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Exceptions and Contradictions...

Anything cool that I read has to be taken with a grain of salt.

Today my latest issue of The Artist's Magazine came in, and I started reading it since I got up early and had time. One of the shorter articles, on Subtleties of Light by Jane Jones, is excellent for describing how to use direct light and reflected light to make your paintings more realistic. Way cool. I picked up that concept in several other sources but I like reading about these things again and being reminded. There's also an excellent example photo of a white sphere taken in bright angled sunlight, which in some ways is a bit better than the usual drawing you can copy because as a photo, it's incontrovertible where the reflected light within the shadow falls when the light is at that angle.

Again, way cool, and if you want to do something like that from life, put an egg with the wide end facing you on a flat table (preferably white or light) with the window to your right or left and draw it exactly as it is getting all the values accurate in the shading. You can do something great with this exercise.

But one of the points the article made about shading was "Reflected light is always darker in value than direct light, but lighter than the shadow."

I looked around at my table full of supplies and still life objects to see something with a shadow and reflected light to test this by observation. My eyes fell on the leg of the African-American female manikin that Lisa used last night for a couple of her figures.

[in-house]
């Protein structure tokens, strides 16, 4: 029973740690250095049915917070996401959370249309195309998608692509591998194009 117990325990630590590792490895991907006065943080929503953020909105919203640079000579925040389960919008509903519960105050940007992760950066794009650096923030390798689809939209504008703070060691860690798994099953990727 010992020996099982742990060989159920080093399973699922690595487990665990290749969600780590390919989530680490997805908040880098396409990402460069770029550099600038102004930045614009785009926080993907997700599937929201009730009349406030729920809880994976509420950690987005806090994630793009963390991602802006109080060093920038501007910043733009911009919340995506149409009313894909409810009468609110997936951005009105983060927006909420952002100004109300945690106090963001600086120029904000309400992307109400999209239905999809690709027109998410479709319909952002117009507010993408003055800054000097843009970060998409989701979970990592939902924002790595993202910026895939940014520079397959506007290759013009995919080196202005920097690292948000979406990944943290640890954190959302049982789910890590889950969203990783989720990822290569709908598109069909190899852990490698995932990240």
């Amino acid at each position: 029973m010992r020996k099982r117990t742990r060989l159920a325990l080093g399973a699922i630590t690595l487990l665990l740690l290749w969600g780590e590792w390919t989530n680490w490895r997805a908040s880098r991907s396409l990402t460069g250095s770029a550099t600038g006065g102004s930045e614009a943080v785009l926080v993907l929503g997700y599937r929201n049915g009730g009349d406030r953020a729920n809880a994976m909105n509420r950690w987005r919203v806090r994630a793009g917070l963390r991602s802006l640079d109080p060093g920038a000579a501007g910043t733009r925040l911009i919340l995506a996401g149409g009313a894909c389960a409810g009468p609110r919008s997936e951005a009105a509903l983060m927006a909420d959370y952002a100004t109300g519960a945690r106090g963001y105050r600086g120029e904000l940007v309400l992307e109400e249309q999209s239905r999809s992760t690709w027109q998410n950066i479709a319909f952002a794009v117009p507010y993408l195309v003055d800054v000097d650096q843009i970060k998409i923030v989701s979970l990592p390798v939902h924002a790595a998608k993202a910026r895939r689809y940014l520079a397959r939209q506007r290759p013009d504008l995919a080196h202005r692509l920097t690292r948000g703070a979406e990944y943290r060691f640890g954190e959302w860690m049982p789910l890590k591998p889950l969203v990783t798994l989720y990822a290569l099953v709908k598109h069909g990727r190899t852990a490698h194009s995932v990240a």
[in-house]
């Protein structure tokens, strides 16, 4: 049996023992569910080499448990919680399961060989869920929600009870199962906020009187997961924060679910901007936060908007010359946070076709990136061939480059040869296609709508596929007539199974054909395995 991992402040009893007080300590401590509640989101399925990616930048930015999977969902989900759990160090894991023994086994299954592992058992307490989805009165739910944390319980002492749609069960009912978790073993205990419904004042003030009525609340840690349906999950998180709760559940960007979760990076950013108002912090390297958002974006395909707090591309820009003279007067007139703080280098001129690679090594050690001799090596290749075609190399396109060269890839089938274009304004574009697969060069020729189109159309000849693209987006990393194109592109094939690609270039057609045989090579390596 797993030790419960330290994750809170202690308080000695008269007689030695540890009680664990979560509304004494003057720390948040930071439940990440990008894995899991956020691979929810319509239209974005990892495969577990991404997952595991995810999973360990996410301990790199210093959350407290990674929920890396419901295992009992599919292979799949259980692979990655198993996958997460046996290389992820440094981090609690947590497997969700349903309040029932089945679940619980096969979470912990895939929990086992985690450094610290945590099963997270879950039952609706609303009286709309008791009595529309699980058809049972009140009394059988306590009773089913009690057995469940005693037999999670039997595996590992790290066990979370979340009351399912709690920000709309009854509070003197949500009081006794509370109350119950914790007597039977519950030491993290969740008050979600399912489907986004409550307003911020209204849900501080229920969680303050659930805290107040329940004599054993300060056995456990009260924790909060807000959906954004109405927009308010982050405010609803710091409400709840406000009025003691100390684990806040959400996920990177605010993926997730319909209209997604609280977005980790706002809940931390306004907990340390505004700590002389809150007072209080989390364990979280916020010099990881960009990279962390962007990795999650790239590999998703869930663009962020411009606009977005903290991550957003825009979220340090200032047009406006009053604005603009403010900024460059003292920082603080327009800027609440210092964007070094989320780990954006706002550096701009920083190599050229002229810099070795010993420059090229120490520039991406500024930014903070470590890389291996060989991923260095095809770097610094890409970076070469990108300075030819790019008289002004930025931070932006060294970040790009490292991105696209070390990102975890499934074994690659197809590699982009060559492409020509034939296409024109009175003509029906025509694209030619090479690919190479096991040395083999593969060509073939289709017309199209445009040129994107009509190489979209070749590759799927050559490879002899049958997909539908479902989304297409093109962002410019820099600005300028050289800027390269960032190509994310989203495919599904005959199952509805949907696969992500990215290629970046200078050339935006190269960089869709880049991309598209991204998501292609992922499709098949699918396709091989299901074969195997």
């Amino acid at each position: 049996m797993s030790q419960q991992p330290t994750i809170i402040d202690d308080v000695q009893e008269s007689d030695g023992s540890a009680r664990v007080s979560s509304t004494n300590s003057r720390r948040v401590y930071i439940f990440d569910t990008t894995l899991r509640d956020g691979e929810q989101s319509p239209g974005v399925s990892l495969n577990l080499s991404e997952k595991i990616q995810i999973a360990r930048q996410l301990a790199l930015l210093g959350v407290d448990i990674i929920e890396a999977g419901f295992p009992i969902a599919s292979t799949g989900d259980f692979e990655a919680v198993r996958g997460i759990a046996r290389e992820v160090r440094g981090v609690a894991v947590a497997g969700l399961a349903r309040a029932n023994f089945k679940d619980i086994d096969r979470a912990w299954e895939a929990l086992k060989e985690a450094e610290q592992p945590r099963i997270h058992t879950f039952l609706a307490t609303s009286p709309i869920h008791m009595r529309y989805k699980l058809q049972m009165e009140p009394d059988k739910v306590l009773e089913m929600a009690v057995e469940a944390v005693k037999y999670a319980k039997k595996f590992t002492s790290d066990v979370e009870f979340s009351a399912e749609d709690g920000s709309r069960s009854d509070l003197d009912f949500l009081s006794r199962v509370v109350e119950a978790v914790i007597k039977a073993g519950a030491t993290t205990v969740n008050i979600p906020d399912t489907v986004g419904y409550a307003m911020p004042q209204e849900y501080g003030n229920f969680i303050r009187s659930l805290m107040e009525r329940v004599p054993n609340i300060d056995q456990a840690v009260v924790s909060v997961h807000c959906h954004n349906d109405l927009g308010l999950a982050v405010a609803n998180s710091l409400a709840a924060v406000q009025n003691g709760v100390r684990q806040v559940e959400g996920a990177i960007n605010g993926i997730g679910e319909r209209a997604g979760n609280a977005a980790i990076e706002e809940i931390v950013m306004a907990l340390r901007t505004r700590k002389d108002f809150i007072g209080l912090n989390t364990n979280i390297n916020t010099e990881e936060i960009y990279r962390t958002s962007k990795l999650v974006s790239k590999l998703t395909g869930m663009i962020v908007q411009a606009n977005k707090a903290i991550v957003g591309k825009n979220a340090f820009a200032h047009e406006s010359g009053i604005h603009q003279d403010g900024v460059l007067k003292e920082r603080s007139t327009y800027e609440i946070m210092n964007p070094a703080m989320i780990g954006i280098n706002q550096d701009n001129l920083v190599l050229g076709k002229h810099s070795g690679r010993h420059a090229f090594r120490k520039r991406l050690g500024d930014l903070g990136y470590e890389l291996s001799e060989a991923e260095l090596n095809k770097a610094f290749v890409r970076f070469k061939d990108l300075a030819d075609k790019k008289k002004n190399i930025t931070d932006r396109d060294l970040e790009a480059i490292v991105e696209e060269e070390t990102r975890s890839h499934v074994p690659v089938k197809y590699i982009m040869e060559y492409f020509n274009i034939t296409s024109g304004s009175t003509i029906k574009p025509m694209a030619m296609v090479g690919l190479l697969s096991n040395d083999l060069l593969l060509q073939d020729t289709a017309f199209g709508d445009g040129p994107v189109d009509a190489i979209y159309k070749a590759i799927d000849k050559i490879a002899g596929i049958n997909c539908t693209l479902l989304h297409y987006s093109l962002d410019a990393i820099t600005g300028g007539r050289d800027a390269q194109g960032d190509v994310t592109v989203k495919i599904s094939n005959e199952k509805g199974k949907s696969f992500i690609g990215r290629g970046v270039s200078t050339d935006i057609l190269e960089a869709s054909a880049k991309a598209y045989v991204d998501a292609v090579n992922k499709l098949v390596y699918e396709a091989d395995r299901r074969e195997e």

The great exception is "When an object is dark and glossy, the direct light highlight may be darker than the reflected light from a white surface." In this case, a blue-gray reflection on her glossy plastic leg is a full value stage lighter than the soft brown highlight where direct light falls on the front of her leg.

The main point is -- rules are good when making things up out of your head, but ignore them when reality contradicts them. You'll pick up the special case by observation. Draw what's there and not what a writer tells you is there.
Explore-Oil-Pastels-With-Robert-Sloan.com Articles at eHow.com, ETSY shop, My Bonanzle Booth, deviantART gallery, SFFmuse and look for art by robertsloan2art on eBay. Listed on Art Blogs 4 U
Proud member of the Oil Pastel Society
Interesting art blog: Patrick's Art Blog focused on realism!
New Topical Blog: www.robs-art-supply-reviews.blogspot.com for all the cool art stuff that isn't oil pastels!


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Robert A. Sloan, author of Raven Dance

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